Web security is really a state of mind, and not just a cheat sheet of techniques. Get into the right mindset and watch yourself build things better and safer almost as if by osmosis. If you start today, youll be a security superstar before you know it.

Get into these 12 habits and write better code. Its never too early (or too late) to improve your web security skills. Like the saying goes, if you aren't at least a little embarrassed by the code you wrote 6 months ago, you aren't growing fast enough. So true!

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Web Security - An Introduction to Best Practices

Dated: 2017-07-6. Transcribed: 2017-07-11.


Well hello everybody, we're going to talk about web security today and building good applications right from the get-go.

You really want to be a web security minded developer because there is a lot of heartache and headache in there. Now lazy developers are going to build "low hanging fruit" for hackers and other malicious people. You're basically putting out the bowl of candy and inviting people to go and wreck your app. Don't do that! Don't put out the bowl!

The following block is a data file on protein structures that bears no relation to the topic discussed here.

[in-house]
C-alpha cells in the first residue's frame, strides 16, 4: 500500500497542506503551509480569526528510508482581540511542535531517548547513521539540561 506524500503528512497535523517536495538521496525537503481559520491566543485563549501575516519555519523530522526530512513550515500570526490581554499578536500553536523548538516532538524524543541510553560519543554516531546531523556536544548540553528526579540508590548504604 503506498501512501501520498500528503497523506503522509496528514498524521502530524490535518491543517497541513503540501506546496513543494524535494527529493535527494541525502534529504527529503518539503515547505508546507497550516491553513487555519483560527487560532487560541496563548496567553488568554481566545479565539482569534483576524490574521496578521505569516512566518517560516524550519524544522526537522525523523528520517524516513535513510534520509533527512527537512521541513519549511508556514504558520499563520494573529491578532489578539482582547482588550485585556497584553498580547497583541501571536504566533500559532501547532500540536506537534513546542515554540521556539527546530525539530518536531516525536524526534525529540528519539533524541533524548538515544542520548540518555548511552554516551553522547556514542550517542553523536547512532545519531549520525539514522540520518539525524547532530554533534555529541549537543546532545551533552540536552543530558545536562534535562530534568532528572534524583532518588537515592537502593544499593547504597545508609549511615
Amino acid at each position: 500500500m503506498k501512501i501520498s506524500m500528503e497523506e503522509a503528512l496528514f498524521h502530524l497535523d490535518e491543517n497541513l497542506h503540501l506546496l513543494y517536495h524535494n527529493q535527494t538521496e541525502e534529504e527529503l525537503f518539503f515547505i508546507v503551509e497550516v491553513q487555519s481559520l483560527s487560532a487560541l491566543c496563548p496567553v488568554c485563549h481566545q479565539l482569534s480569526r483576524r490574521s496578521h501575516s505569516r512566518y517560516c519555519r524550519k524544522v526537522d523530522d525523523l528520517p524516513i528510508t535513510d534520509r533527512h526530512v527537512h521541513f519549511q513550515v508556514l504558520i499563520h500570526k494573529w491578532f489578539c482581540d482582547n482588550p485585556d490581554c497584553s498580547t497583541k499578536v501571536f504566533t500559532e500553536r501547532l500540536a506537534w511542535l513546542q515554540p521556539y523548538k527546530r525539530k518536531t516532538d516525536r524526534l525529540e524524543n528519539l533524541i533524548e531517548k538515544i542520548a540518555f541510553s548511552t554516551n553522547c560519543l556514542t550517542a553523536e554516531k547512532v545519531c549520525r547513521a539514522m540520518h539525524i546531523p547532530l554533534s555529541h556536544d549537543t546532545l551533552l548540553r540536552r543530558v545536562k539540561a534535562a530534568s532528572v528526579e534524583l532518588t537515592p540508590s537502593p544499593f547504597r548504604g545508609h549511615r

We have to remember that we are really craftspeople, who have a slightly dangerous fine line that we mitigate with our skillset. Not unlike the glassblower who can end up with a flaming blob of goo in his lap if he's not careful. We need to really protect ourselves and our clients by working smarter.

So don't be an easy target. Developers who only consider their ideal user - that's the user who fills out everything perfectly. That never colors outside the lines you might say. That never tries to find exploits, or even just doesn't do things wrong. Don't just consider your ideal user. Consider all the permutations.